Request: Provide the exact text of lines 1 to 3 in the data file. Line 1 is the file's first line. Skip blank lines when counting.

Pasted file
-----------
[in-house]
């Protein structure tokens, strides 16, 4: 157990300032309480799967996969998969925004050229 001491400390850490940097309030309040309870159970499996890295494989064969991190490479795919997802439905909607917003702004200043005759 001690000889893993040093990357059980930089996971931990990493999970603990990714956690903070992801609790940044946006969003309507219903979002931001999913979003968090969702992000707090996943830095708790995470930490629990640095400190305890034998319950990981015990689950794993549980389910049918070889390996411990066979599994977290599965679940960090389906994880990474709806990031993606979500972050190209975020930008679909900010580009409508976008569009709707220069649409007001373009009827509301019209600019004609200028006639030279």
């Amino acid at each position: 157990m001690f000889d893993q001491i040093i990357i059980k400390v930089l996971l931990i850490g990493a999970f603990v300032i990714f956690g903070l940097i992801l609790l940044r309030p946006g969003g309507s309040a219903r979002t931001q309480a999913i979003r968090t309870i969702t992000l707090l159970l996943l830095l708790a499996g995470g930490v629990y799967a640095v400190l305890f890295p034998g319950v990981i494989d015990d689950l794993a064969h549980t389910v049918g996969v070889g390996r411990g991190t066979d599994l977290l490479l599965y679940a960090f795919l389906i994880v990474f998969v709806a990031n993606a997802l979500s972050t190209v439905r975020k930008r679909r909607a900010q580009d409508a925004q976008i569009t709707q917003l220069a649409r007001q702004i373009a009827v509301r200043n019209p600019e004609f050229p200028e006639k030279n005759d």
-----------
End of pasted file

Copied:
[in-house]
């Protein structure tokens, strides 16, 4: 157990300032309480799967996969998969925004050229 001491400390850490940097309030309040309870159970499996890295494989064969991190490479795919997802439905909607917003702004200043005759 001690000889893993040093990357059980930089996971931990990493999970603990990714956690903070992801609790940044946006969003309507219903979002931001999913979003968090969702992000707090996943830095708790995470930490629990640095400190305890034998319950990981015990689950794993549980389910049918070889390996411990066979599994977290599965679940960090389906994880990474709806990031993606979500972050190209975020930008679909900010580009409508976008569009709707220069649409007001373009009827509301019209600019004609200028006639030279």
């Amino acid at each position: 157990m001690f000889d893993q001491i040093i990357i059980k400390v930089l996971l931990i850490g990493a999970f603990v300032i990714f956690g903070l940097i992801l609790l940044r309030p946006g969003g309507s309040a219903r979002t931001q309480a999913i979003r968090t309870i969702t992000l707090l159970l996943l830095l708790a499996g995470g930490v629990y799967a640095v400190l305890f890295p034998g319950v990981i494989d015990d689950l794993a064969h549980t389910v049918g996969v070889g390996r411990g991190t066979d599994l977290l490479l599965y679940a960090f795919l389906i994880v990474f998969v709806a990031n993606a997802l979500s972050t190209v439905r975020k930008r679909r909607a900010q580009d409508a925004q976008i569009t709707q917003l220069a649409r007001q702004i373009a009827v509301r200043n019209p600019e004609f050229p200028e006639k030279n005759d």